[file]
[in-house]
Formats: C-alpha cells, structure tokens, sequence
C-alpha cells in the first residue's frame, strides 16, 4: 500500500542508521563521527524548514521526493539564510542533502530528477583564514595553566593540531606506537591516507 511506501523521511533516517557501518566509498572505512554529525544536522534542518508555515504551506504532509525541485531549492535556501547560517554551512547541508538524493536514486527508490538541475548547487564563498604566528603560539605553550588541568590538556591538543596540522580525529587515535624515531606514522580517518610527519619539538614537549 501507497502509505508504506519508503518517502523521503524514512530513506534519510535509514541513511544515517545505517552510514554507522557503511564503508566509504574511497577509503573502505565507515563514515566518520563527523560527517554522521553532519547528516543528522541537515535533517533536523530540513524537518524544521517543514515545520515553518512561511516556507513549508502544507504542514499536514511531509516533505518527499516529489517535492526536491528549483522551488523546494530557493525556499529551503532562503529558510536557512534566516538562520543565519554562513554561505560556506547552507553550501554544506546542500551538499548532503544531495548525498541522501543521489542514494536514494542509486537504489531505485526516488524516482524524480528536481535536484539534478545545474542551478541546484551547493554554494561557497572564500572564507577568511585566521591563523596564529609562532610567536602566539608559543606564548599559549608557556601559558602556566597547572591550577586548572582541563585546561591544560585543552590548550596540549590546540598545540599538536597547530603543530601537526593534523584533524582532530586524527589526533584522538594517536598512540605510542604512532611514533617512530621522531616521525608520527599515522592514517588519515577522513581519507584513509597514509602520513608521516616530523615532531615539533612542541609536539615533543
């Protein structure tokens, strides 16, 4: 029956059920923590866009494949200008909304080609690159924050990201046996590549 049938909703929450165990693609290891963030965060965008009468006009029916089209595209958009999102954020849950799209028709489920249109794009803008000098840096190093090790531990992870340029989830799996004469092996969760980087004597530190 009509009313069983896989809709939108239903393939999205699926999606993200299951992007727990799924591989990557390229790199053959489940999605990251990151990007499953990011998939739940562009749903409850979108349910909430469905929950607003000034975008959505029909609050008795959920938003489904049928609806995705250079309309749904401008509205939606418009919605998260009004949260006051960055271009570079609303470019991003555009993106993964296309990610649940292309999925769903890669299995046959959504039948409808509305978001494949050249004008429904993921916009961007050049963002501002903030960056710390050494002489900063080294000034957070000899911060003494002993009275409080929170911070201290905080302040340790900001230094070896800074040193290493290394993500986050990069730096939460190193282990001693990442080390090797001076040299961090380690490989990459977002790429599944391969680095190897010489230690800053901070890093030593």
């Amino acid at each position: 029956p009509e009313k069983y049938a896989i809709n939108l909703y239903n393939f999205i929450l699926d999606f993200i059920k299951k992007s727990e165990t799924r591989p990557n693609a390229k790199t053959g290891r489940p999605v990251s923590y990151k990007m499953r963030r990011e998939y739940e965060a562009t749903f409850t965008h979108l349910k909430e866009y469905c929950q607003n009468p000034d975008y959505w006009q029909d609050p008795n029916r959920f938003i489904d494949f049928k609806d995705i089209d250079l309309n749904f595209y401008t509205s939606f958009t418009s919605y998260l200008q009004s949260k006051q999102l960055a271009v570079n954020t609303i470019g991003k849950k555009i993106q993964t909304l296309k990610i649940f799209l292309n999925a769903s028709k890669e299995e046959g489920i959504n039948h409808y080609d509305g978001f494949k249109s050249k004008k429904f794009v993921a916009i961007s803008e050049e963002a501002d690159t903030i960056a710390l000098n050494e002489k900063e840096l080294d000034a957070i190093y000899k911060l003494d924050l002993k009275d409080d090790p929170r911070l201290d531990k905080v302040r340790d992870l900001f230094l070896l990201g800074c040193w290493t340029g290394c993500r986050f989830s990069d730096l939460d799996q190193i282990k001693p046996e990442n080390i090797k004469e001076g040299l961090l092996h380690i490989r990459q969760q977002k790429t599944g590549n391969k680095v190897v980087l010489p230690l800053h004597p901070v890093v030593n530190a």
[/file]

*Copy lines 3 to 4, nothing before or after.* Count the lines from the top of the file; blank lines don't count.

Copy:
C-alpha cells in the first residue's frame, strides 16, 4: 500500500542508521563521527524548514521526493539564510542533502530528477583564514595553566593540531606506537591516507 511506501523521511533516517557501518566509498572505512554529525544536522534542518508555515504551506504532509525541485531549492535556501547560517554551512547541508538524493536514486527508490538541475548547487564563498604566528603560539605553550588541568590538556591538543596540522580525529587515535624515531606514522580517518610527519619539538614537549 501507497502509505508504506519508503518517502523521503524514512530513506534519510535509514541513511544515517545505517552510514554507522557503511564503508566509504574511497577509503573502505565507515563514515566518520563527523560527517554522521553532519547528516543528522541537515535533517533536523530540513524537518524544521517543514515545520515553518512561511516556507513549508502544507504542514499536514511531509516533505518527499516529489517535492526536491528549483522551488523546494530557493525556499529551503532562503529558510536557512534566516538562520543565519554562513554561505560556506547552507553550501554544506546542500551538499548532503544531495548525498541522501543521489542514494536514494542509486537504489531505485526516488524516482524524480528536481535536484539534478545545474542551478541546484551547493554554494561557497572564500572564507577568511585566521591563523596564529609562532610567536602566539608559543606564548599559549608557556601559558602556566597547572591550577586548572582541563585546561591544560585543552590548550596540549590546540598545540599538536597547530603543530601537526593534523584533524582532530586524527589526533584522538594517536598512540605510542604512532611514533617512530621522531616521525608520527599515522592514517588519515577522513581519507584513509597514509602520513608521516616530523615532531615539533612542541609536539615533543
């Protein structure tokens, strides 16, 4: 029956059920923590866009494949200008909304080609690159924050990201046996590549 049938909703929450165990693609290891963030965060965008009468006009029916089209595209958009999102954020849950799209028709489920249109794009803008000098840096190093090790531990992870340029989830799996004469092996969760980087004597530190 009509009313069983896989809709939108239903393939999205699926999606993200299951992007727990799924591989990557390229790199053959489940999605990251990151990007499953990011998939739940562009749903409850979108349910909430469905929950607003000034975008959505029909609050008795959920938003489904049928609806995705250079309309749904401008509205939606418009919605998260009004949260006051960055271009570079609303470019991003555009993106993964296309990610649940292309999925769903890669299995046959959504039948409808509305978001494949050249004008429904993921916009961007050049963002501002903030960056710390050494002489900063080294000034957070000899911060003494002993009275409080929170911070201290905080302040340790900001230094070896800074040193290493290394993500986050990069730096939460190193282990001693990442080390090797001076040299961090380690490989990459977002790429599944391969680095190897010489230690800053901070890093030593």